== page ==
On Survival Anime

Recently, I finished High-Rise Invasion on Netflix. Netflix has some great anime, though certain other programs with blasphemous depictions of Christ make it hard to recommend the service. If it were not for the kindness of a family member obtaining it for me, High Rise Invasion might have remained permanently off my watch list. At the same time, there are plenty of arguments that the pros of having a Netflix account outweigh the cons. One can note that they might just not be in the business of discriminating against content on religious grounds. (Plenty of Christian films play on Netflix also.) Others say that boycotting Netflix in a monolithic fashion does not effect them, so enjoy your movies. At any rate, follow your conscience.

My first exposure to High-Rise Invasion came in the form of the original manga by Tsuina Miura, who is also known for Ajin. I think of Ajin as a masterpiece, so there is little surprise that I enjoy High-Rise Invasion. Having written that, the two stories could not be more different. Ajin has characters who can’t die. Death stalks the characters of High-Rise Invasion at every turn. Most of the characters in Ajin are male, while females take the most important roles in the other one. Ajin eschews fanservice. High-Rise Invasion embraces it. On a final note of difference, Ajin‘s greatest character is the villain, Sato, while the heroine of High-Rise Invasion, Yuri Honjo, stands above the rest of the cast. It is almost as if the mangaka decided to reverse everything except the use of gore in order to make this more recent story.

Though I greatly enjoyed the manga, I let High-Rise Invasion fall by the wayside. It’s too easy to forget about a manga one reads online while waiting for the next chapter to come out. The twelve episodes of the anime cover more than I read of the manga. I look forward to seeing whether the heroine can fulfill her dream of ending the twisted battle royal of the cityscape into which she has been abducted. By the way, for those of you with diverse linguistic tastes, the French dub is great.

That said, I find something irksome about the genre into which this anime falls: the survival anime. I have seen different definitions for what constitutes a survival anime, but they generally feature characters being killed off one after another. They combine elements of action and horror to form a distinct category from the two. The mood of the setting exudes brutality and sometimes cruelty. Attack on Titan and Future Diary also fall into this genre.

For a survival anime to keep the audience entranced, the main characters must be likable. The annoying thing about that is these characters are liable to die at any moment. This generates a ton of suspense, and Attack on Titan dragged me along for nine episodes with its suspense alone. At that point, I came to the realization that I felt no sympathy for the world or its denizens–except for Mikasa anyway. So, I stopped watching. Strangely enough, the same people behind this anime created a survival anime which I love: Kabaneri of the Iron Fortress. The great difference between the two lies in how much I cared about the characters.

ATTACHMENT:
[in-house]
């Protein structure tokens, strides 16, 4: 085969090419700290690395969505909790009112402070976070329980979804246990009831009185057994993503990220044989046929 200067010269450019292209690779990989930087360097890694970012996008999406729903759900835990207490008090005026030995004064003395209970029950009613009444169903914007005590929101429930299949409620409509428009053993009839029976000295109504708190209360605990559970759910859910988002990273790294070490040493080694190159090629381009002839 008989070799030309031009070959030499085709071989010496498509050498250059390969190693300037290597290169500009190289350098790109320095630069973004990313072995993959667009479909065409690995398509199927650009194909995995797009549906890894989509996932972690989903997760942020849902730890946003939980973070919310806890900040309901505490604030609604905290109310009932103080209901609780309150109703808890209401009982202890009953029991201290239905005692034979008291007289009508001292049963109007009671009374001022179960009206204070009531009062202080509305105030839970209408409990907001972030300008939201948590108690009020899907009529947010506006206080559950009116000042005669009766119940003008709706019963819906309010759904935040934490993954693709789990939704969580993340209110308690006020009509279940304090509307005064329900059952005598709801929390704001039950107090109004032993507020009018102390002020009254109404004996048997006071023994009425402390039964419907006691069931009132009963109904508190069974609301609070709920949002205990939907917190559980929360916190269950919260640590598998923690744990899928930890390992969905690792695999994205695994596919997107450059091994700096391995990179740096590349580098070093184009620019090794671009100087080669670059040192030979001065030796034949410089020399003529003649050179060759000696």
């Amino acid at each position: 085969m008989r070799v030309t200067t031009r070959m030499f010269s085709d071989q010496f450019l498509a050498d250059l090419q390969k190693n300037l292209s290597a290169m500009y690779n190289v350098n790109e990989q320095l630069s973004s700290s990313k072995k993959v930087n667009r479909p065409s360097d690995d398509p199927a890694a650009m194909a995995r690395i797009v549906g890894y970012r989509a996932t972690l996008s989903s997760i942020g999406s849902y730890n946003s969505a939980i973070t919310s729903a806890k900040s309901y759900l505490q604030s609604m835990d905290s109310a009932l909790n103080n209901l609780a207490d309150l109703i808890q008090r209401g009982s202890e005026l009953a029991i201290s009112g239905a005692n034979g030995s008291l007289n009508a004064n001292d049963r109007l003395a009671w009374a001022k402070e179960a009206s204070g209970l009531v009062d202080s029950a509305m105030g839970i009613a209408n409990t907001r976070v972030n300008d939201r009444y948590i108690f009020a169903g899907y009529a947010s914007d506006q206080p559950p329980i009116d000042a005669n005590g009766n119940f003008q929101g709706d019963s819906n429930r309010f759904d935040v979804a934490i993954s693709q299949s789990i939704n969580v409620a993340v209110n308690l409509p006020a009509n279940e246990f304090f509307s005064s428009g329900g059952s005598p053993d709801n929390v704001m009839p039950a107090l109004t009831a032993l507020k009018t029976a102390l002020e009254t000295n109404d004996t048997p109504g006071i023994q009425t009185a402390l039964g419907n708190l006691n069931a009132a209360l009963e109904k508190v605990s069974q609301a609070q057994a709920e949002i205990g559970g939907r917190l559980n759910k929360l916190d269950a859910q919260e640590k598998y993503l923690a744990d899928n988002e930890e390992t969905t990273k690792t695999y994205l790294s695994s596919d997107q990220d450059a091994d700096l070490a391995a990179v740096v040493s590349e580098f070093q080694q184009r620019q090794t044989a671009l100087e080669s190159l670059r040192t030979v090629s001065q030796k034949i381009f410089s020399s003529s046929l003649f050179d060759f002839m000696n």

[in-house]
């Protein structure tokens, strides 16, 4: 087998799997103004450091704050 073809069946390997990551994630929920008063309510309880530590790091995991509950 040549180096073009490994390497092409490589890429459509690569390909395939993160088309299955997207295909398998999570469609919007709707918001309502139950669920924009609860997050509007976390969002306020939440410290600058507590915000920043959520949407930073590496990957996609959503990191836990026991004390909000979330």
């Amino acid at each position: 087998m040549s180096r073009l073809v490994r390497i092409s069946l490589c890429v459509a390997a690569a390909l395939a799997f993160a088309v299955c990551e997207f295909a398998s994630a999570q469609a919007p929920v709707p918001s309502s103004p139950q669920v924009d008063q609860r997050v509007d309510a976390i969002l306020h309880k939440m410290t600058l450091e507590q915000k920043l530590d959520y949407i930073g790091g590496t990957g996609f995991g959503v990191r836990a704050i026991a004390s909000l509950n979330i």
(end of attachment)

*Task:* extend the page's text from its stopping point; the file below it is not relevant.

But, suspense itself can carry a viewer very far. It got me through nine episodes of Attack on Titan. Suspense managed to get me through all of Future Diary. However, when I look back at anime which rely on suspense and surprises, part of me feels like watching it was a waste of time. (I am still glad that I got to see the iconic yandere, Yuno Gasai, in action. I will admit that.) Concern for the fate of the heroes pulled me along. Now that I know their fates, these anime have nothing left for me to enjoy, save perhaps to watch a friend’s reaction to seeing it for the first time. In essence, they provide no fuel for thought, except for some egocentric castle-building concerning what oneself would do in a like situation.

On the other hand, High-Rise Invasion strikes me as more substantial. It has some interesting themes on how far one can suppress another’s free will and the lengths to which one would go for a friend. There is also the mystery of what the organizers of this sadistic competition deem godlike, as personalities as varied as Kuon, Yuri, and the villain are all “God candidates.” I find this anime quite interesting beyond the carnage and fanservice. Has anyone else watched it? What are your favorite survival anime?

2 comments on “On Survival Anime

  1. Gaheret says:

    Hum… “Now and then, here and there” may be my favorite “survival anime”, harsh and full of heartbreaking deaths, but also strangely hopeful. In a way, I think Madoka would also fit this mold. I wholeheartedly agree about Attack on Titan’s characters. The first season was excellent, but at a point, it just lost me. I heard that the mangaka’s original plan was to had everyone die and the mistery go unexplained, and it would not surprise me too much. I think the show was suggesting that humans and Titans are not so different, not so much because of moral corruption, but in a naturalistic way. In the end, the show doesn’t believe that its characters are all that different from animals or plants devouring each other and striving to reach the light, and that’s why I stopped caring. I have yet to see Kabaneri.

    Liked by 1 person

    • Now and Then, Here and There is a classic. That the characters could retain so much hope in a terrible world is part of what makes it great. I also love that style of animation and the bleak desert landscape for the setting. I really should watch it again soon.

      There’s a good chance that you will like Kabaneri more. The zombies are just monsters, and no one would suggest that the zombies are just part of the food chain. 🙂

      Liked by 1 person

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